I saw a car roof going down the street this week. Just a black roof, zipping along like some hulky drone. Somewhere beneath it, I assumed, was the rest of the car - behind a Himalaya-like snowbank. Oh, here came the whole car now, clearly visible where it passed through an intersection. Then it was gone again, just the roof gliding on down the avenue.
That's how high the snow banks are after this week's nearly back-to-back-to-back-to-back snowfalls. Two to 4 inches. Three to 5. Three to 7. Day, night, day. Yadda, yadda, yadda.
"Uncle, uncle!" cried a buddy of mine in a text Wednesday morning. "I'm running out of places to put snow."
The nearly constant dumps in recent days had us plotting strategy: Do we blow snow in mid-storm after just 4 or 5 inches have fallen? Or do we wait until the storm is over the next morning and blow all 8 inches at once? People in other parts of the country have no idea how mentally draining these decisions are for those of us holed up here in the North.
I walked past the homes of a couple neighbors out shoveling on Wednesday afternoon. One was lamenting that she lived on a street that always is among the last to get cleared by city plows. Her driveway was immaculate. The second woman was out shoveling her short but steep drive. She pointed to her crossover vehicle parked down the street.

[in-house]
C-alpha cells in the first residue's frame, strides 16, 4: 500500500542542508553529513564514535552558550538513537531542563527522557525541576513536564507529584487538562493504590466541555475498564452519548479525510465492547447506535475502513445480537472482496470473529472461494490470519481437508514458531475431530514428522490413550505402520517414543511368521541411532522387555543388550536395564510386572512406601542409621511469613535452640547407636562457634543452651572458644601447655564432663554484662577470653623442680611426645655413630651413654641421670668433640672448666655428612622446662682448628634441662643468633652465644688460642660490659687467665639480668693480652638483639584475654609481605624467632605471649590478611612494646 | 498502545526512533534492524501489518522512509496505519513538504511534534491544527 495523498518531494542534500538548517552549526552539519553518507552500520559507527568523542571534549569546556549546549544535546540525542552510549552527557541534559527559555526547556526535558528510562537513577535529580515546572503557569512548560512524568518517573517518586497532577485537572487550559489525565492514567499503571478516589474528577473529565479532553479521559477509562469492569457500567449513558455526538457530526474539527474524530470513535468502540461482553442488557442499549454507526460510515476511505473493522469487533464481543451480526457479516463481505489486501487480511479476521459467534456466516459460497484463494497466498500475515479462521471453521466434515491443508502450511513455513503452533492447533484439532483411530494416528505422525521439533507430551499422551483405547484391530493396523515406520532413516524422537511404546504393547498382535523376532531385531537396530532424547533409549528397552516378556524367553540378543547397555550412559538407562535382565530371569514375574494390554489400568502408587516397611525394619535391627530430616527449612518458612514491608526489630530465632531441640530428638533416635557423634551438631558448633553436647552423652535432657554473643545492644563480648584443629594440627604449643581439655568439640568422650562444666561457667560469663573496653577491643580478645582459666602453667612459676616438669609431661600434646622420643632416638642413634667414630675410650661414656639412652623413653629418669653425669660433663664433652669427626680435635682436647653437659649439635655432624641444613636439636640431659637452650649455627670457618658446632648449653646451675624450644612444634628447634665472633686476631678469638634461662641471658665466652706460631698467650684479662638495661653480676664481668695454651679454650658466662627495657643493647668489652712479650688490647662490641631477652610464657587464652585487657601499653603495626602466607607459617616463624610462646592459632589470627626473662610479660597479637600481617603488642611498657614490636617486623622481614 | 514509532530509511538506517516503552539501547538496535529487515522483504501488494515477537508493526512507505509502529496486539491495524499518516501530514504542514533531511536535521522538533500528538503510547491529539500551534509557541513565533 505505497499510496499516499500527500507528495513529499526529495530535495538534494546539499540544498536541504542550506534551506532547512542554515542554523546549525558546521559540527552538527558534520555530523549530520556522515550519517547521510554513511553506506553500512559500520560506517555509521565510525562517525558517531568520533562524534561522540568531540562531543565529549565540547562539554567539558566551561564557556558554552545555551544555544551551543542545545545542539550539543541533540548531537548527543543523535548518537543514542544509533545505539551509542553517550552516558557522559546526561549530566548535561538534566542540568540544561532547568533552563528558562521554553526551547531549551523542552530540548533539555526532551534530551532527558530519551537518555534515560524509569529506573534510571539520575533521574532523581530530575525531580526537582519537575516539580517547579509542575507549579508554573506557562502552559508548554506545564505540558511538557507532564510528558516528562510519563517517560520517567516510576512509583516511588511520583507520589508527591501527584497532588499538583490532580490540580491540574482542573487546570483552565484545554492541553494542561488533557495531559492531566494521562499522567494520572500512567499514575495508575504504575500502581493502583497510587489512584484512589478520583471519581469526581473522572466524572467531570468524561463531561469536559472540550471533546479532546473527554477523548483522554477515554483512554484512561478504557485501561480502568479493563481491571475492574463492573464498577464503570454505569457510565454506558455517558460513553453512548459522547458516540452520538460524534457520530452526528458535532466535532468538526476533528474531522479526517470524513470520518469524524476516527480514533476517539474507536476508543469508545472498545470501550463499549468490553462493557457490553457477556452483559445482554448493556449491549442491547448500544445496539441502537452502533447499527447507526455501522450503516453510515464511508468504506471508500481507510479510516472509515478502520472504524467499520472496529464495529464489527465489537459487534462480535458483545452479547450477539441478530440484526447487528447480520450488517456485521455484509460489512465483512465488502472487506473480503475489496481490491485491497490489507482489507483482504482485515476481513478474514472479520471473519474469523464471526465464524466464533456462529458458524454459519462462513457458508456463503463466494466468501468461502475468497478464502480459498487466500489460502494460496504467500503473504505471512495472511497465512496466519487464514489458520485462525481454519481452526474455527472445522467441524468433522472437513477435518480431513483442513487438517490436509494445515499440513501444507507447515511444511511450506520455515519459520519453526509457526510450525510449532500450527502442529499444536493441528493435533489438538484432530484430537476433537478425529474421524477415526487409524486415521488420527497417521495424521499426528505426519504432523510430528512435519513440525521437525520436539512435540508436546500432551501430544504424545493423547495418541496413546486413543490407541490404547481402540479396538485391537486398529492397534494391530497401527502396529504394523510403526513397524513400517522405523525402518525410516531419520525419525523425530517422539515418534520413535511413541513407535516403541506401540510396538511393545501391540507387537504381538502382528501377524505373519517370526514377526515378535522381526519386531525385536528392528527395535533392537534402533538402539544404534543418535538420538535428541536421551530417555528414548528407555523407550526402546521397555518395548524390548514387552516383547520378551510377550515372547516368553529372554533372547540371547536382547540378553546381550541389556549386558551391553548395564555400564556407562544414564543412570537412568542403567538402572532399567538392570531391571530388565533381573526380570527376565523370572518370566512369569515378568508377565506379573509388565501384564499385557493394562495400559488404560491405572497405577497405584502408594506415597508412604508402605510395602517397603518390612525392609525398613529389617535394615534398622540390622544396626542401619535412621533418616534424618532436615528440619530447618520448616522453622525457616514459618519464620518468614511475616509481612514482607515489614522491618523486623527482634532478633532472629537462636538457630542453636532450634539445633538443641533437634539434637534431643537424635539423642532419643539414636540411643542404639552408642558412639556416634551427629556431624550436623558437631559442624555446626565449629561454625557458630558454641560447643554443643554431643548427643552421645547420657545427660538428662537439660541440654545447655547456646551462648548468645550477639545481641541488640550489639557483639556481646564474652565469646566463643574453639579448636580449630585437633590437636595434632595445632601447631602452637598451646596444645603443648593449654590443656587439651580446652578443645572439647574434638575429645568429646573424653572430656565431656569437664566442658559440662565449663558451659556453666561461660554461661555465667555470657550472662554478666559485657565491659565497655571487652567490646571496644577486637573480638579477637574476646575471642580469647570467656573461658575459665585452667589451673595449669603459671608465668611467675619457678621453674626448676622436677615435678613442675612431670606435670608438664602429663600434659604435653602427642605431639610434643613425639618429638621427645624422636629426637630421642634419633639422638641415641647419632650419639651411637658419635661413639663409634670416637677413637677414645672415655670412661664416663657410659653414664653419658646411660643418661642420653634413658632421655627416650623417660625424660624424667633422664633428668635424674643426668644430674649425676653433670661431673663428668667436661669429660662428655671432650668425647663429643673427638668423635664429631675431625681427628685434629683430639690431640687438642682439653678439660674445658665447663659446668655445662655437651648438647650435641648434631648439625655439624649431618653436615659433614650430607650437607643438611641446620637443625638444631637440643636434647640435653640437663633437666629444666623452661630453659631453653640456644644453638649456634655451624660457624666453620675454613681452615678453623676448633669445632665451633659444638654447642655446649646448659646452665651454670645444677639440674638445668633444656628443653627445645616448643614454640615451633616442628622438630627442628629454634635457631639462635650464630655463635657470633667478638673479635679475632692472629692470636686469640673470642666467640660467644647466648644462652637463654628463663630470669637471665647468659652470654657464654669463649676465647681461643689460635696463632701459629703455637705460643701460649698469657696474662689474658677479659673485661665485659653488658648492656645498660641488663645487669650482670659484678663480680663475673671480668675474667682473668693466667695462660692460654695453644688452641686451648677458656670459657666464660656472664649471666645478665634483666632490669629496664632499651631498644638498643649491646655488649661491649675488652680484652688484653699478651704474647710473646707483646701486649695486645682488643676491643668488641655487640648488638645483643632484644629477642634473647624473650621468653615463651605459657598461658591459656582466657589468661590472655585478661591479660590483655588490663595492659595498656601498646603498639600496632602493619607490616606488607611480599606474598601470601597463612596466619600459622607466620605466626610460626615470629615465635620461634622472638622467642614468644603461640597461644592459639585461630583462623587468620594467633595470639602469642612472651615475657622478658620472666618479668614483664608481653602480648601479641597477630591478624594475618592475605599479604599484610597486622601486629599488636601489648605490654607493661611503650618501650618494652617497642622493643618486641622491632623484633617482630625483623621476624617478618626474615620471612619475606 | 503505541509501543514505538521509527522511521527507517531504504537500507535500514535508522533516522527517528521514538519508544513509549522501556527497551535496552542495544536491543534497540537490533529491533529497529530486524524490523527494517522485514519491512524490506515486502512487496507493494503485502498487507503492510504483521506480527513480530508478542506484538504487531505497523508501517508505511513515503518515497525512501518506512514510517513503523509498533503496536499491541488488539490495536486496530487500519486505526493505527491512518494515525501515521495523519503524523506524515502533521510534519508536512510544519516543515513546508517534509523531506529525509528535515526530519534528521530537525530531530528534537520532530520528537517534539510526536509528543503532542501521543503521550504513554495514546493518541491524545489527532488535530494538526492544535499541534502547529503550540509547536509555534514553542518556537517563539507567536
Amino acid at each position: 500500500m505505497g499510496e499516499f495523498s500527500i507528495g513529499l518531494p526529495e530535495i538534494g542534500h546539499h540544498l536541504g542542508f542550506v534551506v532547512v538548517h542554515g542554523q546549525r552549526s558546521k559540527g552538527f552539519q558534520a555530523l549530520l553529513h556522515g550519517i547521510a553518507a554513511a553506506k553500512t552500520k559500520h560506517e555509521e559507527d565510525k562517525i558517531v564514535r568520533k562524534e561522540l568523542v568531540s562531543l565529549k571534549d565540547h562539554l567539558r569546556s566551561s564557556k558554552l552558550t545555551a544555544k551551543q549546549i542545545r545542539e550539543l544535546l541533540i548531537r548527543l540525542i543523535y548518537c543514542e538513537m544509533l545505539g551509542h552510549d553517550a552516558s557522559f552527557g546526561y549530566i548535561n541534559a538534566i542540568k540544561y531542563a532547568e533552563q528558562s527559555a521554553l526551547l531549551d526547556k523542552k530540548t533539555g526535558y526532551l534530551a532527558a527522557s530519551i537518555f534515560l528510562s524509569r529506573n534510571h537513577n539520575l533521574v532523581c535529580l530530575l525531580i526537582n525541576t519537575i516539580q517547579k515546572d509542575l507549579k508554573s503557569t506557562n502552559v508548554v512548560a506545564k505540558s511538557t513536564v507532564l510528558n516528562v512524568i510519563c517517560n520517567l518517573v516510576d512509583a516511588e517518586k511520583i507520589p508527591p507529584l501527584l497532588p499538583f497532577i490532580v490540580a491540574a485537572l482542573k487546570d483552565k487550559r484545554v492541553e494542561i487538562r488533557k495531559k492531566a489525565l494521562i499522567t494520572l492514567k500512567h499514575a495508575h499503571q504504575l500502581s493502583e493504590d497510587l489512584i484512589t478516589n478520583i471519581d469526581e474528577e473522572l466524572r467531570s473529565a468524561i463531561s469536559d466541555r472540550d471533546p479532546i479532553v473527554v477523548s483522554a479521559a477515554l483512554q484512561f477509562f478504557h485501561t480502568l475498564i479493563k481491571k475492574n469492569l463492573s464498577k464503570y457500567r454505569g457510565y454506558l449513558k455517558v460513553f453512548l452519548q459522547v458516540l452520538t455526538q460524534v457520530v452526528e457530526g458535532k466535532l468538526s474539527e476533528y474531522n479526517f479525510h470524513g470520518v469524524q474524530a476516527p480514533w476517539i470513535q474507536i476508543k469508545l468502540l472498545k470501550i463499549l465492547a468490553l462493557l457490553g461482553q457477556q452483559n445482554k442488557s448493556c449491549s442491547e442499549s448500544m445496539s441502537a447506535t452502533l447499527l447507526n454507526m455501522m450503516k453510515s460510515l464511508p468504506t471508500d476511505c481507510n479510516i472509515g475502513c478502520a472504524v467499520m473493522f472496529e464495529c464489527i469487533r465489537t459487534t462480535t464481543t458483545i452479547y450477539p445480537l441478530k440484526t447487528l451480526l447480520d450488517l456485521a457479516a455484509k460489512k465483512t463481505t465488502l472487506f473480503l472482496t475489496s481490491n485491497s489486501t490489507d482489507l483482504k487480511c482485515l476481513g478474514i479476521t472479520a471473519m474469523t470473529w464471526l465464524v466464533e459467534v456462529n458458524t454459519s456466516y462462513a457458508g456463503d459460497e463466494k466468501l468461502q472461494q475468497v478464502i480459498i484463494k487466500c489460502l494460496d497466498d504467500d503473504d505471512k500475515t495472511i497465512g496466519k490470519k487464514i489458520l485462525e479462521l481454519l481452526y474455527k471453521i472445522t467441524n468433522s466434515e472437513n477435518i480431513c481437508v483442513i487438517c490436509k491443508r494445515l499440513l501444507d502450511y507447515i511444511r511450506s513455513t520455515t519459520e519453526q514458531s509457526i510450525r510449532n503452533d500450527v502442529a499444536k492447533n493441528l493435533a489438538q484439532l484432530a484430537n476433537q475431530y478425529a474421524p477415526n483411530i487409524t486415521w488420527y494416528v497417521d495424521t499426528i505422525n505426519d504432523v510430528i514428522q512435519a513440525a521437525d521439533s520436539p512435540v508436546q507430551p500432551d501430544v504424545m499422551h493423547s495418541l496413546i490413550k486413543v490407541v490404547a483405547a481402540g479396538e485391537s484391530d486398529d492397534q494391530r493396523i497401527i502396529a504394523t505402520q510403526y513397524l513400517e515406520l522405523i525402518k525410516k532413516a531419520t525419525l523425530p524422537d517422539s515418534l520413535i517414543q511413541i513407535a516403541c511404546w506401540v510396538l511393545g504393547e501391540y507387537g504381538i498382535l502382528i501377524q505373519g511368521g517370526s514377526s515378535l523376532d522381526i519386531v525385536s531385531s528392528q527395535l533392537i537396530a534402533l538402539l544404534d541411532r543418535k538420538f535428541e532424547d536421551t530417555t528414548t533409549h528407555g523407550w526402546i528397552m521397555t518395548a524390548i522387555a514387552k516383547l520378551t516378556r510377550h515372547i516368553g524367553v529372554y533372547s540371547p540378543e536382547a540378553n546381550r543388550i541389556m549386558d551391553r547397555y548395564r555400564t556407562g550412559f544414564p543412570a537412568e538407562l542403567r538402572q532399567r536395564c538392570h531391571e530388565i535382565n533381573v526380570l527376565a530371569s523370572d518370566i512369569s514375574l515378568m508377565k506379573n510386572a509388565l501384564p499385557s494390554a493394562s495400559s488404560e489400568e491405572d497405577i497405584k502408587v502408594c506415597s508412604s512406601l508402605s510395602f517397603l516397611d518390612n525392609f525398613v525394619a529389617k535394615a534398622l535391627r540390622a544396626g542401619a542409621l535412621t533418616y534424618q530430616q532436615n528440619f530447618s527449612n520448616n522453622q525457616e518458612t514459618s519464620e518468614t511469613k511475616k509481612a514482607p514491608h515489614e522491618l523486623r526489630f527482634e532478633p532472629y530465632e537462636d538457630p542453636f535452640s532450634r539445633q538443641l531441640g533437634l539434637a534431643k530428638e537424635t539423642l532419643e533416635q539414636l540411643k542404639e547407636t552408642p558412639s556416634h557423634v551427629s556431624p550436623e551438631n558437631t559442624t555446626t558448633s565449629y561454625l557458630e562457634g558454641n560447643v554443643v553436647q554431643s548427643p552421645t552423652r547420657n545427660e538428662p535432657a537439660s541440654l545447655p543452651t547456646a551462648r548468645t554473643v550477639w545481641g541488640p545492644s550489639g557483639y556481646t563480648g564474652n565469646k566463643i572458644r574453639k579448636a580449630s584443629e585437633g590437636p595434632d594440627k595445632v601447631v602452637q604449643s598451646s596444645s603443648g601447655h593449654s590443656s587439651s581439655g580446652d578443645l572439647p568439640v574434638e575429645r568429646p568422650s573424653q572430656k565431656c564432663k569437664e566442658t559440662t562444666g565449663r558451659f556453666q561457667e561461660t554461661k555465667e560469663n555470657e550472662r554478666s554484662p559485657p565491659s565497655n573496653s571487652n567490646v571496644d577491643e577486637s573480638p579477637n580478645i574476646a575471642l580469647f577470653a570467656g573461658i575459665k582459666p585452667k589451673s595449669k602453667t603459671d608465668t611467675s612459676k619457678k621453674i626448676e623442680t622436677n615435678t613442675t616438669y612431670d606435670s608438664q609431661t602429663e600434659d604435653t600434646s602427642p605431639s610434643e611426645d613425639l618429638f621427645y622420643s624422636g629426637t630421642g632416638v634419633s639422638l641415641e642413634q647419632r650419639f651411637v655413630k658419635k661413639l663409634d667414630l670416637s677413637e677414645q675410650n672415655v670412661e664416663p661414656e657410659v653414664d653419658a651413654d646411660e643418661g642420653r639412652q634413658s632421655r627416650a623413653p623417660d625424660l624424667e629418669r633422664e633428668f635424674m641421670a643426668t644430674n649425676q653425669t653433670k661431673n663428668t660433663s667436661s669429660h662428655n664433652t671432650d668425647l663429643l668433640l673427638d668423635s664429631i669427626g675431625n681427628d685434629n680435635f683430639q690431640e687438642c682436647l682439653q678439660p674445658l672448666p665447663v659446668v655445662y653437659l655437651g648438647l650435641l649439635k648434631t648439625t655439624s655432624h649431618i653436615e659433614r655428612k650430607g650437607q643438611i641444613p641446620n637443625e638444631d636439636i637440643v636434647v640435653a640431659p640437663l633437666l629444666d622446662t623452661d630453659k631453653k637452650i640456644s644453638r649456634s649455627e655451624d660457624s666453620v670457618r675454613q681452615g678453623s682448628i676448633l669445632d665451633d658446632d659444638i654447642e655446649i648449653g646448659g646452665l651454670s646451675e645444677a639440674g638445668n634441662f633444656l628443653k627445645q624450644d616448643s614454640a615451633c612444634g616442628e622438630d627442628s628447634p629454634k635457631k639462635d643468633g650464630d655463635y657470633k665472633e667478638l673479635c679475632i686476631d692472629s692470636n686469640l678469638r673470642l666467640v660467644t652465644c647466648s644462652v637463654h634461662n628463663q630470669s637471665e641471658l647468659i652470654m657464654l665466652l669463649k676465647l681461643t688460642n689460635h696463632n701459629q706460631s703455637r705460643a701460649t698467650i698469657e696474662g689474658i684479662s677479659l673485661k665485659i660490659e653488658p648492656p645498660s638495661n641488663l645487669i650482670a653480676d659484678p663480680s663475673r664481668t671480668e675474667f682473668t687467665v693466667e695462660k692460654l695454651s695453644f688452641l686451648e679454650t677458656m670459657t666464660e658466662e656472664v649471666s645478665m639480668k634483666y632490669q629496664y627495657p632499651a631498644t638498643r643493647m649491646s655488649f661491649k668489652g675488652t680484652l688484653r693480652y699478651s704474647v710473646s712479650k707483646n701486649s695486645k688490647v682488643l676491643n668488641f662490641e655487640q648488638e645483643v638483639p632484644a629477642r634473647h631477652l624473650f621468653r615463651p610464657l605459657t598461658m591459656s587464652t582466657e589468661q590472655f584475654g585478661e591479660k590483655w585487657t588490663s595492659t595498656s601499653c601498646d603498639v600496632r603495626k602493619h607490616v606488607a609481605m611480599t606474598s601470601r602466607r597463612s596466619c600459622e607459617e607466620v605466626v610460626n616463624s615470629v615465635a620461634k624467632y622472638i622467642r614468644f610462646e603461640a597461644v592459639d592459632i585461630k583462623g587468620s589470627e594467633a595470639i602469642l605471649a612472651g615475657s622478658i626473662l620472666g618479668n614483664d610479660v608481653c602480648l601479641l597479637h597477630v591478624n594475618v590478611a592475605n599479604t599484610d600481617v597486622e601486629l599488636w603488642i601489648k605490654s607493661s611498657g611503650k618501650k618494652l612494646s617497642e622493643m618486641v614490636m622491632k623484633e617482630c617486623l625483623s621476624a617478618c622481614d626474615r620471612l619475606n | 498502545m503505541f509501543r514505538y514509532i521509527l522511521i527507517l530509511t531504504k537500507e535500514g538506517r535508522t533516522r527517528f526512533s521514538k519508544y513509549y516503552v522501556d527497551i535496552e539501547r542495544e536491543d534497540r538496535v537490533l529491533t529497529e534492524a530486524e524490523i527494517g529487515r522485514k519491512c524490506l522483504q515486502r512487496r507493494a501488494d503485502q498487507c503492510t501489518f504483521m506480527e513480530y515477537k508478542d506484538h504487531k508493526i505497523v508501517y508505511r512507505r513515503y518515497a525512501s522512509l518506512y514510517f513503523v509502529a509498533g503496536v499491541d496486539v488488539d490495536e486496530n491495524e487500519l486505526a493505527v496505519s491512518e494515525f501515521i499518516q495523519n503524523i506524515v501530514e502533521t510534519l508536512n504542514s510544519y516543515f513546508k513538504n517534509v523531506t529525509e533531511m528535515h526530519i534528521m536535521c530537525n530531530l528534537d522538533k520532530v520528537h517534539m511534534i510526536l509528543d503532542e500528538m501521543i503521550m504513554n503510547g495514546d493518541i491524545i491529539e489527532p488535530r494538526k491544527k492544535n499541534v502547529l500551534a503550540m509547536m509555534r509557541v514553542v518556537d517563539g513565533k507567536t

"I couldn't even get the car up here," she said.
She tossed another heaping shovelful high onto the bank alongside her drive. Her young son was playing behind her.
"And I have to get him out to Spirit Mountain for practice tonight," she said.
Look. We know where we live. It snows here. We have shovels and pushers and big poly scoops and snow-throwers and snowblowers. We have roof rakes to pull the snow down from on high. We know how to use these things, and we're happy to pitch in to help the neighbors when they need it - because they've done the same for us.
But this last siege almost brought us to our knees. It had us thinking. About Phoenix. About Belize. Even Des Moines.
Amazingly, for all our whimpering, this isn't anything like a record snowfall year - yet. As of Wednesday, we were at just under 68 inches for the season, and average is 58 inches at this point. We average 86 inches of snow per winter in Duluth, with a record of 135.4 inches in the winter of 1995-96. Raise your hand if you remember that winter of 1995-96. Oh - you can't raise your hand because of an old shoveling injury to your rotator cuff that year? Sorry.
Our streets and driveways and sidewalks are now tunnels. Like voles and shrews, we scurry around in these ivory hallways, peering out from behind head-high heaps of white, looking for oncoming vehicles. What must these alabaster runways look like to second-graders walking home from school? No wonder they return to their hometown 30 years later and think, "The snow was a lot higher when we were kids."
I don't know why these labyrinths in cornfields are such a big deal in the fall. Just wait three months and walk out your back door.
But we know this. When the latest storm quits toying with us and heads for the U.P., the sun comes out, and it is flat gorgeous here. We grab downhill skis or cross-country skis or snowshoes or snowmobiles, and we go play in the whiteness.
Somewhere along the way, we stop. We look out over the geometric plates of ice on Lake Superior or the serpentine white of the frozen St. Louis River and think, "What a cool place to live."
Sam Cook is a freelance columnist for the Duluth News Tribune. Reach him at firstname.lastname@example.org or on Facebook at facebook.com/SamCook.